Oxford Dictionary word of the year 2022: what do the terms ‘goblin mode’, ‘metaverse’, and #IStandWith mean?

The public has chosen Goblin Mode as the 2022 Oxford word of the year

For the first time, the public got to choose the Oxford word of the year, with ballots cast until 2 December. The options were Metaverse, #IStandWith and Goblin Mode.

The three terms were chosen by a team of lexicographers from Oxford University Press (OUP) - the publisher of the Oxford English Dictionary. Opening the vote to the public felt like a significant move, as organisers said that although the world attempted to return to normality after Covid-19, it feels "more divided than ever".

The votes have been cast and ‘Goblin Mode’ was chosen by the public as the Oxford word of the year 2022. But what does it - and the other terms - mean? Here’s what you need to know.

The public has chosen Goblin Mode as the 2022 Oxford word of the yearThe public has chosen Goblin Mode as the 2022 Oxford word of the year
The public has chosen Goblin Mode as the 2022 Oxford word of the year

What does Goblin Mode mean? 

Goblin Mode - rejecting societal expectations in favour of doing what you want. Goblin Mode rocketed into our vocabulary after a false quote was posted by a Twitter user about Julia Fox’s and Kanye West’s break up. Oxford said: "Early usage dates back to 2009-10, but as we emerged from lockdowns all over the world, the phrase has been coined in rejection of returning ‘back to normal’ after a fake ‘quote’ from [Kanye West’s ex] Julia Fox brought the term back into the mainstream."

The term was chosen by 318,956 people, making up 93% of the overall vote. The president of Oxford Languages, Casper Grathwohl, said that while he and his colleagues were “hoping the public would enjoy being brought into the process”, the level of engagement had caught them “totally by surprise”.

He said: “Given the year we’ve just experienced, ‘goblin mode’ resonates with all of us who are feeling a little overwhelmed at this point. It’s a relief to acknowledge that we’re not always the idealised, curated selves that we’re encouraged to present on our Instagram and TikTok feeds. This has been demonstrated by the dramatic rise of platforms like BeReal where users share images of their unedited selves, often capturing self-indulgent moments in goblin mode.”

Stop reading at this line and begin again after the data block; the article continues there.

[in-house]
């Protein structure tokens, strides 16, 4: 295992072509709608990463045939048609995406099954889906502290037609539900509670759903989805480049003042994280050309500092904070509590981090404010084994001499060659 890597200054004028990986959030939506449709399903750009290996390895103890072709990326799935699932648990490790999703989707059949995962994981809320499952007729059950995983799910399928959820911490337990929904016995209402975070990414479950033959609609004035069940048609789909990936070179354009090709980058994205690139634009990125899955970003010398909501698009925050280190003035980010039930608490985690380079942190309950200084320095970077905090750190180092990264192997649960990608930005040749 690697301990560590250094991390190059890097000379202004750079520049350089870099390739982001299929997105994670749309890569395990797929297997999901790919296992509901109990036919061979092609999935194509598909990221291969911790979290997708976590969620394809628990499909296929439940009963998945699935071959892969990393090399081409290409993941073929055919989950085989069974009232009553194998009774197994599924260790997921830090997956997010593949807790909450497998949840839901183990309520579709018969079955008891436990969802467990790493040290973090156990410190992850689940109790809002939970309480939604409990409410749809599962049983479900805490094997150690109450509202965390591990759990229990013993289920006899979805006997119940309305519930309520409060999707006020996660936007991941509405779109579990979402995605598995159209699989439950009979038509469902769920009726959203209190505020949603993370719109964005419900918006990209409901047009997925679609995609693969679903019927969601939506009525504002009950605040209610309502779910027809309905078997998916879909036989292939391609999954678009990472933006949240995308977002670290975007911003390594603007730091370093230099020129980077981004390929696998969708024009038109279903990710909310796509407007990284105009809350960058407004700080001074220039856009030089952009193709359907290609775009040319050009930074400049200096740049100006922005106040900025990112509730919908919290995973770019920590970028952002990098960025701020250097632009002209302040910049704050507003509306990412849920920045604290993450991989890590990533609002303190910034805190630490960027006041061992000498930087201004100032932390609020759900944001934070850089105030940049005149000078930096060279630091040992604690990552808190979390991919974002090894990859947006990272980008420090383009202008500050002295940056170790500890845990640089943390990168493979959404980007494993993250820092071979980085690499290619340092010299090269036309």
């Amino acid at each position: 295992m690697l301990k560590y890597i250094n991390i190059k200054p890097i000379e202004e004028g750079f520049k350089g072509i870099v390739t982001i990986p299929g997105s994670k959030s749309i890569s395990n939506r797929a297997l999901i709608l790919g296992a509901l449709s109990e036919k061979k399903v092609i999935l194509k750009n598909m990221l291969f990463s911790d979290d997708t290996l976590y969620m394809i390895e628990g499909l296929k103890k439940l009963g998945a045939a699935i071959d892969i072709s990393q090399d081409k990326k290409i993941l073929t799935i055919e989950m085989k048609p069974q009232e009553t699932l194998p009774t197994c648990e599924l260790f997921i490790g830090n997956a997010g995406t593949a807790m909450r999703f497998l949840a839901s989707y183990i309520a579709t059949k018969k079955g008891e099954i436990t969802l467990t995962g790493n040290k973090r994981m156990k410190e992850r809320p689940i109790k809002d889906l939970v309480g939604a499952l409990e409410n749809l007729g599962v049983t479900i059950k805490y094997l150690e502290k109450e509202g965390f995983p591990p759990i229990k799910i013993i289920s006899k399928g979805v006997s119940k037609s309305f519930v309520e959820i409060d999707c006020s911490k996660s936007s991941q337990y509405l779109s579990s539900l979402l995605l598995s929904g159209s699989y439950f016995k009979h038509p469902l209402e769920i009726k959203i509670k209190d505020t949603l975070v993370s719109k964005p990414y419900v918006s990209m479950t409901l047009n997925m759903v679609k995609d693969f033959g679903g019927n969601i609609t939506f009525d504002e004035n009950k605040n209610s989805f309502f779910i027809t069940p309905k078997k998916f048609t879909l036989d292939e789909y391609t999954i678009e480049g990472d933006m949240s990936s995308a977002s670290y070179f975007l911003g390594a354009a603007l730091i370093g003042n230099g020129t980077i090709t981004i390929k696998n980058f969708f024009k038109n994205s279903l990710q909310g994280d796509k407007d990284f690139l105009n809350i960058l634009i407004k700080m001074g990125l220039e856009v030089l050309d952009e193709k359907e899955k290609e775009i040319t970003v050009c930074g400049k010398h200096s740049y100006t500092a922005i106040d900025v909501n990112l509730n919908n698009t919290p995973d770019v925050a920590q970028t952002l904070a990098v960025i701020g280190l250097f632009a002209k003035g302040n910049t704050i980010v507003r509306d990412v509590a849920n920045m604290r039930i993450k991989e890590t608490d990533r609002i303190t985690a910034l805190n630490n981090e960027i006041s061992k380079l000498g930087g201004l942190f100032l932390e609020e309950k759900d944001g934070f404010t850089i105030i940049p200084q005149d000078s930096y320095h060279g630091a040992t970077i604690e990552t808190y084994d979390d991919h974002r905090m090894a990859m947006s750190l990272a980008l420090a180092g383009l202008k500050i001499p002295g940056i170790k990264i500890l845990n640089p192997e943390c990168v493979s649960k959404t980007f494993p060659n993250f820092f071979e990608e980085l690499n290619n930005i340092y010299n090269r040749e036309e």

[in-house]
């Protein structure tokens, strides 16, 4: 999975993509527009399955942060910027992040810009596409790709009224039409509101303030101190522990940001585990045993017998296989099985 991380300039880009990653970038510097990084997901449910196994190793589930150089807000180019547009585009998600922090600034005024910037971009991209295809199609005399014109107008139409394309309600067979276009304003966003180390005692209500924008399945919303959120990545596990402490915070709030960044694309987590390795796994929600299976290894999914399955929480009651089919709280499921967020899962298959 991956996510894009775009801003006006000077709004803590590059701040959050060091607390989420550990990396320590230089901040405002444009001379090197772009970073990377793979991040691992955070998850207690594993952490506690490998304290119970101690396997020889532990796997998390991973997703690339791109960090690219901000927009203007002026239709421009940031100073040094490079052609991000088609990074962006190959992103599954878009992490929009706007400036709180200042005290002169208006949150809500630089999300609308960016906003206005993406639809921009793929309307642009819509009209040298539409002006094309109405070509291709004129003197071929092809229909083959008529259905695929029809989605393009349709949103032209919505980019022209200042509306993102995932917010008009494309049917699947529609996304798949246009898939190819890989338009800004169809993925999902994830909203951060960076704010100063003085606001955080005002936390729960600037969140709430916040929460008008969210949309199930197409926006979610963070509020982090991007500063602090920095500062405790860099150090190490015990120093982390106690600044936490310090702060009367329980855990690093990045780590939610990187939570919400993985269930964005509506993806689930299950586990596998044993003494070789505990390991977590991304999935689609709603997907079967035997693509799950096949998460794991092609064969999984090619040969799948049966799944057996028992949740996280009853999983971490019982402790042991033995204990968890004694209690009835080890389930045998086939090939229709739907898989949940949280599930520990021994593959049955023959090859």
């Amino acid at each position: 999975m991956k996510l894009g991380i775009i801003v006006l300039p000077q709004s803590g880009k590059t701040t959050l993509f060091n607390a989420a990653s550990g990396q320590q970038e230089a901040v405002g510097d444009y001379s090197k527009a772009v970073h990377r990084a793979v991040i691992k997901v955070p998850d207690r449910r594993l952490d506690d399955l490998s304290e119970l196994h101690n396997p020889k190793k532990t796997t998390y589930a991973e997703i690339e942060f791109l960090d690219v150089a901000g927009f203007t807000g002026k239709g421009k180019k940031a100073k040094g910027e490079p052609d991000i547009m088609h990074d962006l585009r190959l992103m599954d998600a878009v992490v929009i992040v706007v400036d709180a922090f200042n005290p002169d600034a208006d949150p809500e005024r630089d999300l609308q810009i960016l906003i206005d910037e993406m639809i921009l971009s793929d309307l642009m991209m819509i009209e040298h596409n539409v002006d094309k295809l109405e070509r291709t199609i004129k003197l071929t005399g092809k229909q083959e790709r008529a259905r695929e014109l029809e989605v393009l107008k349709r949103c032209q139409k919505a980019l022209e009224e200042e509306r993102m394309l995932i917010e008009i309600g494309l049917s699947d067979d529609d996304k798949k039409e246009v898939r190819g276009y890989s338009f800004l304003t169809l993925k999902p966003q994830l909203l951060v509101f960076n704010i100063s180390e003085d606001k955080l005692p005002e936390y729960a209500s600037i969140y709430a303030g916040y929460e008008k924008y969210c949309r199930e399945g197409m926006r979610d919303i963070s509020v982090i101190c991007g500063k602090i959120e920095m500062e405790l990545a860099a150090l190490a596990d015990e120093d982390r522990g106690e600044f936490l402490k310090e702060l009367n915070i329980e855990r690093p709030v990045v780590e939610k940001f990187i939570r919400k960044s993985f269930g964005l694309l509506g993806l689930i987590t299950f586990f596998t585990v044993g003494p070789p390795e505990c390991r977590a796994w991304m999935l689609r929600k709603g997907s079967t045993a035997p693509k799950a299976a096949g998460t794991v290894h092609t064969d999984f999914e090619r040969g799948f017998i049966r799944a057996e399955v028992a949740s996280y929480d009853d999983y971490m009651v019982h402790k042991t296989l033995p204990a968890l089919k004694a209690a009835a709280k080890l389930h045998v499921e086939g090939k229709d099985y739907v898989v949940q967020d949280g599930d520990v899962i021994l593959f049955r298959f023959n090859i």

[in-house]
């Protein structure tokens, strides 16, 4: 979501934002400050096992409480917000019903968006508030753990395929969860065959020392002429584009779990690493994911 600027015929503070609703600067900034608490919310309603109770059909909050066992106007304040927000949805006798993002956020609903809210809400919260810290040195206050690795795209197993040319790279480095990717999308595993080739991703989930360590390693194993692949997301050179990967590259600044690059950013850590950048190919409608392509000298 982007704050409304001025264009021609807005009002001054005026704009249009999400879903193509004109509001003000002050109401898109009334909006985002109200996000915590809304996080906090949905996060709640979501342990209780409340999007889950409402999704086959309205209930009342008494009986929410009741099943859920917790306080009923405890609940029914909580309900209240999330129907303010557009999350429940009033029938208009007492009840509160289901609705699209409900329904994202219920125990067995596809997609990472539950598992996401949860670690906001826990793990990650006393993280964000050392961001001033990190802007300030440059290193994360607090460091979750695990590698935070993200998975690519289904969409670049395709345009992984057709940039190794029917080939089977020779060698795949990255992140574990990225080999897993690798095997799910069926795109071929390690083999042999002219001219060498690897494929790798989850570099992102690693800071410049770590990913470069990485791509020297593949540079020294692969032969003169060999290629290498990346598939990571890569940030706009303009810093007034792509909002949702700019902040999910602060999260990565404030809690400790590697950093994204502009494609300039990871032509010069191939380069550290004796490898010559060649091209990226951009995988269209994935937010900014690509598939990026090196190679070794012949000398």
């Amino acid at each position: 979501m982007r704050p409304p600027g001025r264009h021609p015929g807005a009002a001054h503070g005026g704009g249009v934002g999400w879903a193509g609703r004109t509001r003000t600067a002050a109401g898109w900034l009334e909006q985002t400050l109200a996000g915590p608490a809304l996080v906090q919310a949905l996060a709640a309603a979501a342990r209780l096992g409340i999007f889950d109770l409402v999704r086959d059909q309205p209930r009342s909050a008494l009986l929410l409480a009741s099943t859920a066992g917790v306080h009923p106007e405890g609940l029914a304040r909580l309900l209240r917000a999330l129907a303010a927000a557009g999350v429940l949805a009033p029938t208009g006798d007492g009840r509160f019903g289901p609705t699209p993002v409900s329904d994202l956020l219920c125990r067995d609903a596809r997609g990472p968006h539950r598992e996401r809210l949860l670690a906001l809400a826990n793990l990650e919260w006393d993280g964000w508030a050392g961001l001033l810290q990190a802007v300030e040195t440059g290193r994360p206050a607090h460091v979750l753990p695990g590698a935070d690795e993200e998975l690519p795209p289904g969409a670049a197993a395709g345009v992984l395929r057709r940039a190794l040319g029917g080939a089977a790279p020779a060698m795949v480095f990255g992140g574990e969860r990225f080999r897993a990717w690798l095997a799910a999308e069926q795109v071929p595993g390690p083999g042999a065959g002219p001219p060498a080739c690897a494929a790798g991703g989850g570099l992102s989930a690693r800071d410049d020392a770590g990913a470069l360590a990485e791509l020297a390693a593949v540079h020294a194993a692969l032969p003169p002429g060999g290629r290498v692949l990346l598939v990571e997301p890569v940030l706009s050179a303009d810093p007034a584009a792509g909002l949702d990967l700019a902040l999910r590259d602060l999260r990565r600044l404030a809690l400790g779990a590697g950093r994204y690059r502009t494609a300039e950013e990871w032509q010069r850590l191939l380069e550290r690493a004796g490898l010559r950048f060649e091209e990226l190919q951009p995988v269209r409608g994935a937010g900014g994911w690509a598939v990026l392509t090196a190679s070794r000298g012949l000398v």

The term joins previous Oxford words of the year such as “vax” (2021), “climate emergency” (2019), and “selfie” (2013).

What does Metaverse mean? 

Metaverse - a virtual reality where people can live; work, make friends, shop, and even eat. The first recorded use of the term dates back to 1992, in the science fiction novel Snow Crash by Neal Stephenson. This term came in second place, securing 4% of the public votes.

Oxford said: "In ‘metaverse’, we see the conceptual future brought into the vernacular in 2022. From hybrid working in VR, to debates over the ethics and feasibility of an entirely online future, usage of this word has quadrupled in October 2022 compared to the same period last year."

What does #IStandWith mean? 

#IStandWith - recognises activism and division which has characterised this year.  came in third place, and is used as an identifier for people to communicate their opinions and align their stances on specific events. Data from social media and the Oxford Corpus show the term became prominent in March 2022, after the Russian invasion of Ukraine.

Senior editor at OUP Fiona McPherson said that while hashtags are technically “a stylised form of word”, they are eligible for the word of the year because they are “a really important feature” of current language usage. She also noted that people have begun to refer to hashtags in spoken as well as in written English.

Discussing the first part of the 2022 selection process, McPherson and fellow senior editor Jonathan Dent revealed some of the words in contention for the shortlist, including “platty jubes” and “quiet quitting”. The three shortlisted words were identified using OUP’s data as having experienced a dramatic spike in usage as well as having “captured one of the significant preoccupations of the year”.